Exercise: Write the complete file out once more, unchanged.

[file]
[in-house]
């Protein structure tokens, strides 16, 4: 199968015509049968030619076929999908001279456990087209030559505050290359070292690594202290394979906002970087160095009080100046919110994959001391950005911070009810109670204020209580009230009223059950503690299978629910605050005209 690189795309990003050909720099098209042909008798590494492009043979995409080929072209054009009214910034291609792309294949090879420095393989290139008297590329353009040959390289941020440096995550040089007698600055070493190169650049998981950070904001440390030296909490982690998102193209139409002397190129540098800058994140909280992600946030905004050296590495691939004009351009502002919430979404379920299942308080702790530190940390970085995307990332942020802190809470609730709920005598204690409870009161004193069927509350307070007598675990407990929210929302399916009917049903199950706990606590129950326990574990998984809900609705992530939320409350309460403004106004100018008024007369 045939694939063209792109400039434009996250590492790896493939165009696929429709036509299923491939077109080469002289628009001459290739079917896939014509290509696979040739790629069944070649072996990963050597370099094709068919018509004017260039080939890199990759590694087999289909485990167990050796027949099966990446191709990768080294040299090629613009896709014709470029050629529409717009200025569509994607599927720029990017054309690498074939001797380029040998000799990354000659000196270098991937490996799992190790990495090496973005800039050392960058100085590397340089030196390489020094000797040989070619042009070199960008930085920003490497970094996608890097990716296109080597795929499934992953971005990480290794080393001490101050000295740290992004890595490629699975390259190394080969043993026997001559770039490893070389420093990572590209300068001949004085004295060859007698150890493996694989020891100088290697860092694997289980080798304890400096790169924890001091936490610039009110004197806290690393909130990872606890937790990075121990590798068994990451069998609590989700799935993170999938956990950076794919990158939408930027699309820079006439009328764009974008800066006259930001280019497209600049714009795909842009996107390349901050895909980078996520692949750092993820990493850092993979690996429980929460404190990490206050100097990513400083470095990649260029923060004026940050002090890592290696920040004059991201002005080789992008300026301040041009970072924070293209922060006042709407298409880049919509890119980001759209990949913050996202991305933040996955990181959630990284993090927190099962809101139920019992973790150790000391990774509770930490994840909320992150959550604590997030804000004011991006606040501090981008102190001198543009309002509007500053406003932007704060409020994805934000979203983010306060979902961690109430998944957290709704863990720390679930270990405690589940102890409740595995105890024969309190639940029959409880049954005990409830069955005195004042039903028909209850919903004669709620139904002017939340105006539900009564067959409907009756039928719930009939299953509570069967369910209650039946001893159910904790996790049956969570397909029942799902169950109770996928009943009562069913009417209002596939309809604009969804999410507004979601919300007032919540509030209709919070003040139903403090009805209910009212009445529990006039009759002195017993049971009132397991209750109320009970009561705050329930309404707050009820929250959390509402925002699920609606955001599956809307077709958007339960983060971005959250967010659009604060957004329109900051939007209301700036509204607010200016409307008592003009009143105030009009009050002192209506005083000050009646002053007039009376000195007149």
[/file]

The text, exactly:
[in-house]
């Protein structure tokens, strides 16, 4: 199968015509049968030619076929999908001279456990087209030559505050290359070292690594202290394979906002970087160095009080100046919110994959001391950005911070009810109670204020209580009230009223059950503690299978629910605050005209 690189795309990003050909720099098209042909008798590494492009043979995409080929072209054009009214910034291609792309294949090879420095393989290139008297590329353009040959390289941020440096995550040089007698600055070493190169650049998981950070904001440390030296909490982690998102193209139409002397190129540098800058994140909280992600946030905004050296590495691939004009351009502002919430979404379920299942308080702790530190940390970085995307990332942020802190809470609730709920005598204690409870009161004193069927509350307070007598675990407990929210929302399916009917049903199950706990606590129950326990574990998984809900609705992530939320409350309460403004106004100018008024007369 045939694939063209792109400039434009996250590492790896493939165009696929429709036509299923491939077109080469002289628009001459290739079917896939014509290509696979040739790629069944070649072996990963050597370099094709068919018509004017260039080939890199990759590694087999289909485990167990050796027949099966990446191709990768080294040299090629613009896709014709470029050629529409717009200025569509994607599927720029990017054309690498074939001797380029040998000799990354000659000196270098991937490996799992190790990495090496973005800039050392960058100085590397340089030196390489020094000797040989070619042009070199960008930085920003490497970094996608890097990716296109080597795929499934992953971005990480290794080393001490101050000295740290992004890595490629699975390259190394080969043993026997001559770039490893070389420093990572590209300068001949004085004295060859007698150890493996694989020891100088290697860092694997289980080798304890400096790169924890001091936490610039009110004197806290690393909130990872606890937790990075121990590798068994990451069998609590989700799935993170999938956990950076794919990158939408930027699309820079006439009328764009974008800066006259930001280019497209600049714009795909842009996107390349901050895909980078996520692949750092993820990493850092993979690996429980929460404190990490206050100097990513400083470095990649260029923060004026940050002090890592290696920040004059991201002005080789992008300026301040041009970072924070293209922060006042709407298409880049919509890119980001759209990949913050996202991305933040996955990181959630990284993090927190099962809101139920019992973790150790000391990774509770930490994840909320992150959550604590997030804000004011991006606040501090981008102190001198543009309002509007500053406003932007704060409020994805934000979203983010306060979902961690109430998944957290709704863990720390679930270990405690589940102890409740595995105890024969309190639940029959409880049954005990409830069955005195004042039903028909209850919903004669709620139904002017939340105006539900009564067959409907009756039928719930009939299953509570069967369910209650039946001893159910904790996790049956969570397909029942799902169950109770996928009943009562069913009417209002596939309809604009969804999410507004979601919300007032919540509030209709919070003040139903403090009805209910009212009445529990006039009759002195017993049971009132397991209750109320009970009561705050329930309404707050009820929250959390509402925002699920609606955001599956809307077709958007339960983060971005959250967010659009604060957004329109900051939007209301700036509204607010200016409307008592003009009143105030009009009050002192209506005083000050009646002053007039009376000195007149």